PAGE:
P MORRIS • DEBUT
Today’s release of FBI data includes a new definition of rape that indicates decreases in violent and property crime in 2013 so far as compared to this time last year.
Last year, a new definition of forcible rape was established to be reported for the first time within the FBI’s Preliminary Semiannual Uniform Crime Report.
The term “forcible” was eliminated, and the description changed to “penetration, no matter how slight, of the vagina or anus with any body part or object, or oral penetration by a sex organ of another person, without the consent of the victim.”
While the new FBI numbers show the number of forcible rapes declined 10.6 percent, many experts agree the rape category will begin rising under the new definition.
For 80 years prior to this definition change, law enforcement authorities reported only rape by force in the vagina. But many law enforcement experts and authorities, including Centers for Disease Control and Prevention (CDC), argued that the reporting should include non-force and cases of anal and oral penetration.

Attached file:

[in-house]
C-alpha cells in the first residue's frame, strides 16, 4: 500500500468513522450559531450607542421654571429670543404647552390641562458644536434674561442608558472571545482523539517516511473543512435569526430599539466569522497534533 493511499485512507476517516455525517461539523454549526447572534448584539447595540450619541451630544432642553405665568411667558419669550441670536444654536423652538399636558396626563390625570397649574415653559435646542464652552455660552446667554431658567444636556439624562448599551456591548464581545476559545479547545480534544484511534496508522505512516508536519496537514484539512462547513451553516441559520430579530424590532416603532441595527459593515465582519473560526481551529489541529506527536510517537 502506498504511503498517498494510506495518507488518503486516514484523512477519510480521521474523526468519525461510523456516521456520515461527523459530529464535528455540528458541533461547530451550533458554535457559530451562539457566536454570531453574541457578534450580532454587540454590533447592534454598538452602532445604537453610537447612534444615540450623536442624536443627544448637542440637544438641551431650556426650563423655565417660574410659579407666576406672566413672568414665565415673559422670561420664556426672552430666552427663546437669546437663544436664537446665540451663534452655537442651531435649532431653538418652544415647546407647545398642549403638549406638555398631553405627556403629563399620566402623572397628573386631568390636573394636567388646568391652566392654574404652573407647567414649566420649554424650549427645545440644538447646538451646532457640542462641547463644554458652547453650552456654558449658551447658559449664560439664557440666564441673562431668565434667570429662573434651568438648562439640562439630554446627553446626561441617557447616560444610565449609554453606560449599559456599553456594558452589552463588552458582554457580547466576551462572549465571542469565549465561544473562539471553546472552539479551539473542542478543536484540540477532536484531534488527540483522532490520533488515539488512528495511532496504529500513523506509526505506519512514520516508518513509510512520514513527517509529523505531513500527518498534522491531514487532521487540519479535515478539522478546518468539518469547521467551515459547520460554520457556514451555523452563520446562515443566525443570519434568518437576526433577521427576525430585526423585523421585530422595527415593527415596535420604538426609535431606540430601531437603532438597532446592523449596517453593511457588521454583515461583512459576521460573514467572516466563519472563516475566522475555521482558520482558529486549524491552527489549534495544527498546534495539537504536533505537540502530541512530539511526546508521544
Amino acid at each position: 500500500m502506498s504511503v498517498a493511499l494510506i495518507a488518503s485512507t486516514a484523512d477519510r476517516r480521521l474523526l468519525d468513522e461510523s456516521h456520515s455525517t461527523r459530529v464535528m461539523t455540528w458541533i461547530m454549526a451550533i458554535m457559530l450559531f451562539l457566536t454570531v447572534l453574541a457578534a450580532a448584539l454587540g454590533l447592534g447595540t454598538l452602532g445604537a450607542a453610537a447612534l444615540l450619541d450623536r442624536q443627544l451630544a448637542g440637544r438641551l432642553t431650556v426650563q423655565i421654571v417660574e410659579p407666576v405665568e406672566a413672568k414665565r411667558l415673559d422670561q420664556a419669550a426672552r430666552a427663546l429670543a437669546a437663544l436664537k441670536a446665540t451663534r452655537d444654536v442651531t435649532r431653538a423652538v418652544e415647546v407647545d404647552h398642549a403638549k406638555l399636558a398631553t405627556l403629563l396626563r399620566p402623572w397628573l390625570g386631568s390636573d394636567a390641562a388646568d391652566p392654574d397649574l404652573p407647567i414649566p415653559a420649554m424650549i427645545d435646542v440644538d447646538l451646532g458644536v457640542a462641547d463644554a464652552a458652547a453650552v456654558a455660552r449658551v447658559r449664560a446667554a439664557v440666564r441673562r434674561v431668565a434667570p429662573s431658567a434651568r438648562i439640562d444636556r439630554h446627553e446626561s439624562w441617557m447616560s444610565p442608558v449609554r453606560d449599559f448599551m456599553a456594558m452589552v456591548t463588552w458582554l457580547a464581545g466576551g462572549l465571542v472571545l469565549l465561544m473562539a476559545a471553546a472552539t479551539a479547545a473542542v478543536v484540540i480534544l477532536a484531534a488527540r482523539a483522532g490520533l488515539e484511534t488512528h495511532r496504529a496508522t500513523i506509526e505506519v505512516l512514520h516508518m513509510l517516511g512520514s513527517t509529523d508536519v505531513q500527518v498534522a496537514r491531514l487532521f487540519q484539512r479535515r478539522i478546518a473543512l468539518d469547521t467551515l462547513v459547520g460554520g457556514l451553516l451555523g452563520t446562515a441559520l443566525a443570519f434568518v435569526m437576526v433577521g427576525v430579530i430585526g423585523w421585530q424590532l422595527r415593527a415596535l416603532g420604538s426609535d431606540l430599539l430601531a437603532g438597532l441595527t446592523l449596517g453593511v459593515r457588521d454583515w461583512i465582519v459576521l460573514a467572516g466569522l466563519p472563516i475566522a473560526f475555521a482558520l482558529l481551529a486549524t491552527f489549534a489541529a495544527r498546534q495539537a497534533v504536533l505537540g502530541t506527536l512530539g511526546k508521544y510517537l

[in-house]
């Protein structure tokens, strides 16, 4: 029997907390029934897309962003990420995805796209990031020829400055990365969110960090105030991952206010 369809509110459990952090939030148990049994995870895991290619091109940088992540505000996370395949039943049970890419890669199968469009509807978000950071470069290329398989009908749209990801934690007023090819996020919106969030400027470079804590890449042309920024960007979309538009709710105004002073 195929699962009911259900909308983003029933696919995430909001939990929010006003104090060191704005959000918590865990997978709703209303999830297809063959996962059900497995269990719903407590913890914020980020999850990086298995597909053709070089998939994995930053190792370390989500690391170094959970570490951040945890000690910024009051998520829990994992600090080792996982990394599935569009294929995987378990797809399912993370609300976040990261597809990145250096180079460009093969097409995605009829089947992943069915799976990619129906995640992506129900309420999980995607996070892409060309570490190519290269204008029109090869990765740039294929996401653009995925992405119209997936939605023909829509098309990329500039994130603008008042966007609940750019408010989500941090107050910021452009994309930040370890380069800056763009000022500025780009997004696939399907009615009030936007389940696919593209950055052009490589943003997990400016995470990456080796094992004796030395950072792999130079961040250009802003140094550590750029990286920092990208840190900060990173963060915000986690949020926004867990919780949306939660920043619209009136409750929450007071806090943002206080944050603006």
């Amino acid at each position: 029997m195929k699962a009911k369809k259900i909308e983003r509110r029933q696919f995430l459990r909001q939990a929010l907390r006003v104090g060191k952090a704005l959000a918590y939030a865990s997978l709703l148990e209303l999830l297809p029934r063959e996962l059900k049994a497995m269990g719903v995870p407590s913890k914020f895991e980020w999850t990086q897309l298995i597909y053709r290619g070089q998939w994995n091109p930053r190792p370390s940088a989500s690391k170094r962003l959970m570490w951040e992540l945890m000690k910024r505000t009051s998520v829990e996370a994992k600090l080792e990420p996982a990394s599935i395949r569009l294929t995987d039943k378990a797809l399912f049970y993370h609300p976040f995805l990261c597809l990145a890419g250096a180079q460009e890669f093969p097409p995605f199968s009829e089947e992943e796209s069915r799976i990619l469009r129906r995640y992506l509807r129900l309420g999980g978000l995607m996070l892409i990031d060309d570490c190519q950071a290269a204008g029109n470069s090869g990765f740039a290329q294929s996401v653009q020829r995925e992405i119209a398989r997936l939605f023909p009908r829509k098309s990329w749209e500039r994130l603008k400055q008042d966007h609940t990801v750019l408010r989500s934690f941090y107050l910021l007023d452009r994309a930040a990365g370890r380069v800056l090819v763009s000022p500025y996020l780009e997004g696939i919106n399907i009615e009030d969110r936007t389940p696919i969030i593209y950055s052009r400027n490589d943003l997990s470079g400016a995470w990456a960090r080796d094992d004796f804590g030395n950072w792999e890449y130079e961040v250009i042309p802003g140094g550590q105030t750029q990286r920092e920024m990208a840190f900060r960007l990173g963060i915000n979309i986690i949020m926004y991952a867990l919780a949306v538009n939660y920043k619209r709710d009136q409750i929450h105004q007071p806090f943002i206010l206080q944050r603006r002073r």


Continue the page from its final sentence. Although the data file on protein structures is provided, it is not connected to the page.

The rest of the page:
FBI crime statistics reported about 85, 000 forcible rapes, by the old definition, in 2012, but CDC said it should have been 1.3 million.
Though stranger rape is reported more, most of the rape that occurs happens with people who know each other.
Scott Berkowitz, president of Rape Abuse and Incest National Network indicates the violent crime is heavily underreported to the police.
Some states have changed their definitions of the crime to include rape that did not harm a woman physically.
Armed rapists who leave their victims severely bruised account for 14 percent of rape cases, said the Centers for Disease Control study.
Officials predict the number of reported rapes will rise because of the new definition. With this change “the FBI is confident that the number of victims of this heinous crime will be more accurately reflected in national crime statistics,” said David Cuthbertson, FBI Assistant Director of the Criminal Justice Information Services Division.